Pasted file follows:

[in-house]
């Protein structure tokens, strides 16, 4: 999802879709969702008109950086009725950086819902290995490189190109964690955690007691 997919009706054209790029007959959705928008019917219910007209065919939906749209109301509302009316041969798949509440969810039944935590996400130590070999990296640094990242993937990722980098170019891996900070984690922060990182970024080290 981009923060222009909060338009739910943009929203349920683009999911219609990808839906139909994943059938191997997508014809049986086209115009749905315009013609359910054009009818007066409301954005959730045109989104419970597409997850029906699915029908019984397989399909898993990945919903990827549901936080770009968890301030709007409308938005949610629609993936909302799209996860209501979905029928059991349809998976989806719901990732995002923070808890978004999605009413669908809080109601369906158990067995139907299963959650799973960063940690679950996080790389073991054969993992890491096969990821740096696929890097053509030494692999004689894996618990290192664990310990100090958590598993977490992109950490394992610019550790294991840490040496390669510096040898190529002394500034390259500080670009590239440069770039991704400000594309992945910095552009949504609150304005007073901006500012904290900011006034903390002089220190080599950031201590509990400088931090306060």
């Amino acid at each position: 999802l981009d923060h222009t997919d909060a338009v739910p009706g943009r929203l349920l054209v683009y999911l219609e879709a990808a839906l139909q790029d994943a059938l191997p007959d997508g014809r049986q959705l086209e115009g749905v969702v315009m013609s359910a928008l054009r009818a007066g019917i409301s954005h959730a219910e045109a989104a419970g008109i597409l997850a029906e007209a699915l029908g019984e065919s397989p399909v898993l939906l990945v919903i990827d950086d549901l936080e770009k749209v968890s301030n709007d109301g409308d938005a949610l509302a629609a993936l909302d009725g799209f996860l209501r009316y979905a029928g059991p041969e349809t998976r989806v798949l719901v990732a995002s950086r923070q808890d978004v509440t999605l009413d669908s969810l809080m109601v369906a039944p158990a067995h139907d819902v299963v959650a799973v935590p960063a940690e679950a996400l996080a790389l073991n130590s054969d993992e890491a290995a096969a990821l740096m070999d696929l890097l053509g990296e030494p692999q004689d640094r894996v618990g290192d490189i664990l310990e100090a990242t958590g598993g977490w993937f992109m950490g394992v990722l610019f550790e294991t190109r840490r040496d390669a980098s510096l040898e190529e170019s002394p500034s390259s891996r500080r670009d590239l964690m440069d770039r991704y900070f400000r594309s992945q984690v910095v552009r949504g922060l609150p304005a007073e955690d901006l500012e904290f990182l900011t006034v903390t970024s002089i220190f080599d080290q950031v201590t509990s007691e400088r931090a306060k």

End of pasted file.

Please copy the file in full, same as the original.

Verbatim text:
[in-house]
């Protein structure tokens, strides 16, 4: 999802879709969702008109950086009725950086819902290995490189190109964690955690007691 997919009706054209790029007959959705928008019917219910007209065919939906749209109301509302009316041969798949509440969810039944935590996400130590070999990296640094990242993937990722980098170019891996900070984690922060990182970024080290 981009923060222009909060338009739910943009929203349920683009999911219609990808839906139909994943059938191997997508014809049986086209115009749905315009013609359910054009009818007066409301954005959730045109989104419970597409997850029906699915029908019984397989399909898993990945919903990827549901936080770009968890301030709007409308938005949610629609993936909302799209996860209501979905029928059991349809998976989806719901990732995002923070808890978004999605009413669908809080109601369906158990067995139907299963959650799973960063940690679950996080790389073991054969993992890491096969990821740096696929890097053509030494692999004689894996618990290192664990310990100090958590598993977490992109950490394992610019550790294991840490040496390669510096040898190529002394500034390259500080670009590239440069770039991704400000594309992945910095552009949504609150304005007073901006500012904290900011006034903390002089220190080599950031201590509990400088931090306060």
């Amino acid at each position: 999802l981009d923060h222009t997919d909060a338009v739910p009706g943009r929203l349920l054209v683009y999911l219609e879709a990808a839906l139909q790029d994943a059938l191997p007959d997508g014809r049986q959705l086209e115009g749905v969702v315009m013609s359910a928008l054009r009818a007066g019917i409301s954005h959730a219910e045109a989104a419970g008109i597409l997850a029906e007209a699915l029908g019984e065919s397989p399909v898993l939906l990945v919903i990827d950086d549901l936080e770009k749209v968890s301030n709007d109301g409308d938005a949610l509302a629609a993936l909302d009725g799209f996860l209501r009316y979905a029928g059991p041969e349809t998976r989806v798949l719901v990732a995002s950086r923070q808890d978004v509440t999605l009413d669908s969810l809080m109601v369906a039944p158990a067995h139907d819902v299963v959650a799973v935590p960063a940690e679950a996400l996080a790389l073991n130590s054969d993992e890491a290995a096969a990821l740096m070999d696929l890097l053509g990296e030494p692999q004689d640094r894996v618990g290192d490189i664990l310990e100090a990242t958590g598993g977490w993937f992109m950490g394992v990722l610019f550790e294991t190109r840490r040496d390669a980098s510096l040898e190529e170019s002394p500034s390259s891996r500080r670009d590239l964690m440069d770039r991704y900070f400000r594309s992945q984690v910095v552009r949504g922060l609150p304005a007073e955690d901006l500012e904290f990182l900011t006034v903390t970024s002089i220190f080599d080290q950031v201590t509990s007691e400088r931090a306060k």